With a half-life of 5,370 years, carbon-14, or radiocarbon, serves as a sort of "second hand" on the geological clock, enabling scientists to determine the age of objects that date back no more than 50,000 years.
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NUCLEAR ALCHEMY, ACHIEVED NOT BY ANCIENT MAGIC but through a new state-of-the-art accelerator system, is the purpose of the Iso Spin Laboratory (ISL) that is being developed by researchers with LBL's Nuclear Science Division (NSD).
Designed primarily to produce intense beams of radioactive ions that are rich in either neutrons or protons, the ISL could help expand the number of different atomic nuclei available for study and possible exploitation from the approximately 270 that Nature provides to more than 5,000.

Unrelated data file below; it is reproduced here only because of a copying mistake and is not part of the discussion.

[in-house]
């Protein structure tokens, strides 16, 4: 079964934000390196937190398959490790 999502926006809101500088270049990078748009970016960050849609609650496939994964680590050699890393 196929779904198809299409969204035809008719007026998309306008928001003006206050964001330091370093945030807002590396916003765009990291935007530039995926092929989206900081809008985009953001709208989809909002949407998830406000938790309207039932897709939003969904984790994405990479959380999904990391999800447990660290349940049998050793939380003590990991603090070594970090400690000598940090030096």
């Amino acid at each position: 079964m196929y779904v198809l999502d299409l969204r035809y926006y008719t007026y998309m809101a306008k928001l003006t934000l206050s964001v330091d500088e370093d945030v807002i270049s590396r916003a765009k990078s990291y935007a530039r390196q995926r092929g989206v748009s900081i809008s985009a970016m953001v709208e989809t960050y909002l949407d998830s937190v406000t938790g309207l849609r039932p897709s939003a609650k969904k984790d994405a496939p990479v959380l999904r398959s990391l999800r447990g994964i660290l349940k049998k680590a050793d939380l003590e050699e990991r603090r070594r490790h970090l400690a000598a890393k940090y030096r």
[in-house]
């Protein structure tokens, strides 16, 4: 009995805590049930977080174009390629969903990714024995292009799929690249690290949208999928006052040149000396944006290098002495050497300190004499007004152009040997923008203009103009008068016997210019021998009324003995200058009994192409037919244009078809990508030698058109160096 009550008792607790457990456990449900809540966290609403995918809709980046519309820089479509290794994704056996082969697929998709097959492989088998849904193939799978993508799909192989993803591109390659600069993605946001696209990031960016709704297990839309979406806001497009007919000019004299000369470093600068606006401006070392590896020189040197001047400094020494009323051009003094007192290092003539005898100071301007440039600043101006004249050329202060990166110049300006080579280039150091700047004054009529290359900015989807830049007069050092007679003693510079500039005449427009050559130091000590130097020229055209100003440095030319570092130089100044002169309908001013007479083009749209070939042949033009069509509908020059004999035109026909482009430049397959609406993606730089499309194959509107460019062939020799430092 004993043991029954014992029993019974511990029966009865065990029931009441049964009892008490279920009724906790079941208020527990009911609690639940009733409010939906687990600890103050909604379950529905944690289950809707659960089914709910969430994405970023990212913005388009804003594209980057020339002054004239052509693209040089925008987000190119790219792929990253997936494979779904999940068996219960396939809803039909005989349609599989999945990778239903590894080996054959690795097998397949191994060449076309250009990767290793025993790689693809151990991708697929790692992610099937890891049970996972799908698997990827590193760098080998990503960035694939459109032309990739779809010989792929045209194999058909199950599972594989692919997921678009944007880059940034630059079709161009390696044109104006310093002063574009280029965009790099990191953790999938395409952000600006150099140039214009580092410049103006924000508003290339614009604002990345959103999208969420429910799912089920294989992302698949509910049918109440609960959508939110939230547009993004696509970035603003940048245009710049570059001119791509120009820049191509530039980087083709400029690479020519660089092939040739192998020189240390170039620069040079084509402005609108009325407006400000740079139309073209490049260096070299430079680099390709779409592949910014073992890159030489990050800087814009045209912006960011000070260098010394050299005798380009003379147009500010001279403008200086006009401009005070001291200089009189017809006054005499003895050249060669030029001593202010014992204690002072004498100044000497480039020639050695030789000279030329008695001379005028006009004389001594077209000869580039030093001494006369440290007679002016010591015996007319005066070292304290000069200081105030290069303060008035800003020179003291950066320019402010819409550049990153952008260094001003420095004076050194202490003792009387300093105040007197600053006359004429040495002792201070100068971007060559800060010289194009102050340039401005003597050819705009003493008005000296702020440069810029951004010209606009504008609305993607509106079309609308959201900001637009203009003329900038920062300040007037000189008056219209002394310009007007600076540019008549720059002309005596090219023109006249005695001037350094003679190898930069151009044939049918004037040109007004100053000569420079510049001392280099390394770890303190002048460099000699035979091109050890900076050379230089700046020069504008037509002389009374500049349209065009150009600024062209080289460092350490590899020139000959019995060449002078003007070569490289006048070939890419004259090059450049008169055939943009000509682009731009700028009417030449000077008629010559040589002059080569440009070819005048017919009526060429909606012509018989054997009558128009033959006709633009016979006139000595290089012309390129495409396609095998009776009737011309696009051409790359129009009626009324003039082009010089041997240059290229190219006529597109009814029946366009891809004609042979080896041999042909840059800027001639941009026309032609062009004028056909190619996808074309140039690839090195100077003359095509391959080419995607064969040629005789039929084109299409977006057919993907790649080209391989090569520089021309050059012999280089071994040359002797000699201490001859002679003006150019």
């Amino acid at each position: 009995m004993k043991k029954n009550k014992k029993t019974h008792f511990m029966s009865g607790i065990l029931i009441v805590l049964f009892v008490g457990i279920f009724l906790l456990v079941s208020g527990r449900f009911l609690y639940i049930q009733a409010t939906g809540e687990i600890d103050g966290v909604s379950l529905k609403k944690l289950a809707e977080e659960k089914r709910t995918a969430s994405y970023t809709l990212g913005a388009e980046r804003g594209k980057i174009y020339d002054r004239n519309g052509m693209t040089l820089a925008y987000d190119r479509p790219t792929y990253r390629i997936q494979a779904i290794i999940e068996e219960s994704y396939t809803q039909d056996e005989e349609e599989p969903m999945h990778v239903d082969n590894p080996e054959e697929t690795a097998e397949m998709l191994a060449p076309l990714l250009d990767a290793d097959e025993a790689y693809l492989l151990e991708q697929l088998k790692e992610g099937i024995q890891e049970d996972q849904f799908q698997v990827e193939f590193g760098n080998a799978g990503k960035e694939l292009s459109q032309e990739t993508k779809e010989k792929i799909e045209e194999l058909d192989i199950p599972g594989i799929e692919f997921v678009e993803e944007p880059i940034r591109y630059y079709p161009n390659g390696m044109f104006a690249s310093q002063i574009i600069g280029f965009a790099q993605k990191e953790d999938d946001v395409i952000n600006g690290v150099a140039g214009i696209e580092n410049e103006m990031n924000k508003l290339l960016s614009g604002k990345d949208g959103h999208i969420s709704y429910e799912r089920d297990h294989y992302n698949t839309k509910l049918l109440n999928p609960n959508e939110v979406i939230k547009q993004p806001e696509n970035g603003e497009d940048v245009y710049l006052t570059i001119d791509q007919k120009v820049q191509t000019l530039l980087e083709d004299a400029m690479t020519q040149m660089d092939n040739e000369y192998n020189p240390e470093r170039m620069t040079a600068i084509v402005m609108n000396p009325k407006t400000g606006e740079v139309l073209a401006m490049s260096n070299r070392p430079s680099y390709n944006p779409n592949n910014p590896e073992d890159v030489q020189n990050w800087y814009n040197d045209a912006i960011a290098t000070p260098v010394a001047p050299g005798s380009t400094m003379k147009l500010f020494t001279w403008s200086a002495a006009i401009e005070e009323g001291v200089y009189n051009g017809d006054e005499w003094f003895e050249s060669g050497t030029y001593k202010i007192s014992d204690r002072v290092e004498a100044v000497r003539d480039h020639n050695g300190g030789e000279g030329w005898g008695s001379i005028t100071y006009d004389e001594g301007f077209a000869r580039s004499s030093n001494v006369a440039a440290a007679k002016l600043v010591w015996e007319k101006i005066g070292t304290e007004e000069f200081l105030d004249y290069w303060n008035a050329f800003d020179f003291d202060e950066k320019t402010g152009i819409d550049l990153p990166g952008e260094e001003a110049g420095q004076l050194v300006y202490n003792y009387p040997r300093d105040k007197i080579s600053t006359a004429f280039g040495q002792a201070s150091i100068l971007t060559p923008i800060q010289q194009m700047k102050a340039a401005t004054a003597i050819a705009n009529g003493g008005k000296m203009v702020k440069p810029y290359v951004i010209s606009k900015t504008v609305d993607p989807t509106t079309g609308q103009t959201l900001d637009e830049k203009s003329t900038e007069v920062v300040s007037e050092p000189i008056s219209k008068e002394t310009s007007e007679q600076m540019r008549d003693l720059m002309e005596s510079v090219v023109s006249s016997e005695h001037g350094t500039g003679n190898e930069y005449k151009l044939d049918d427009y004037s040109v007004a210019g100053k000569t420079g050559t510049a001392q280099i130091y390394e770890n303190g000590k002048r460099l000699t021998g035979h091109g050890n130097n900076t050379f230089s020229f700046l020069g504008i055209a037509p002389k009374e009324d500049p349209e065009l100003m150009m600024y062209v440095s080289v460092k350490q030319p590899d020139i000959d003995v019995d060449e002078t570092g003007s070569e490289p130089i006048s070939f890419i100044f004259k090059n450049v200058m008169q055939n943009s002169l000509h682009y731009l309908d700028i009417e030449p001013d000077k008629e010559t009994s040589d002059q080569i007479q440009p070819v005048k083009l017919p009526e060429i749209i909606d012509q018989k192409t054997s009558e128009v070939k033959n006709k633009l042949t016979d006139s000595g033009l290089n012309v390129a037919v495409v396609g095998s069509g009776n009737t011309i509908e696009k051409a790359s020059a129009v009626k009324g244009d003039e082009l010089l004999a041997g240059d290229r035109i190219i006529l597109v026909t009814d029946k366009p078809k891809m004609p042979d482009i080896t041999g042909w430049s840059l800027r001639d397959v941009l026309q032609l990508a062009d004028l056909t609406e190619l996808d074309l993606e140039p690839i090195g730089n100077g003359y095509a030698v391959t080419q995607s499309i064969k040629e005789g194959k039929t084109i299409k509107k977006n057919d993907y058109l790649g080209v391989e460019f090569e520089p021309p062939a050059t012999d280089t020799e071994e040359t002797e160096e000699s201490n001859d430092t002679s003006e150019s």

Until recently, highly unstable nuclei existed only in neutron stars or in the cores of supernovae, yet scientists were eager to study them, for in their isospin dimensions lies the key to understanding the processes by which all of the elements found on earth and throughout the universe were formed.
In the past few years, advances in particle accelerators and detectors have made it possible for scientists to create and study more than 3,000 of these nuclei.
Such studies have provided tantalizing glimpses of the knowledge and possible technological benefits out there for the taking -- nuclear structures never predicted by any model or theory, chemistry that breaks all of the known rules, and even the Holy Grail of nuclear science, the discovery of stable "superheavy" elements that are believed to exist beyond element 109 on the Periodic Table.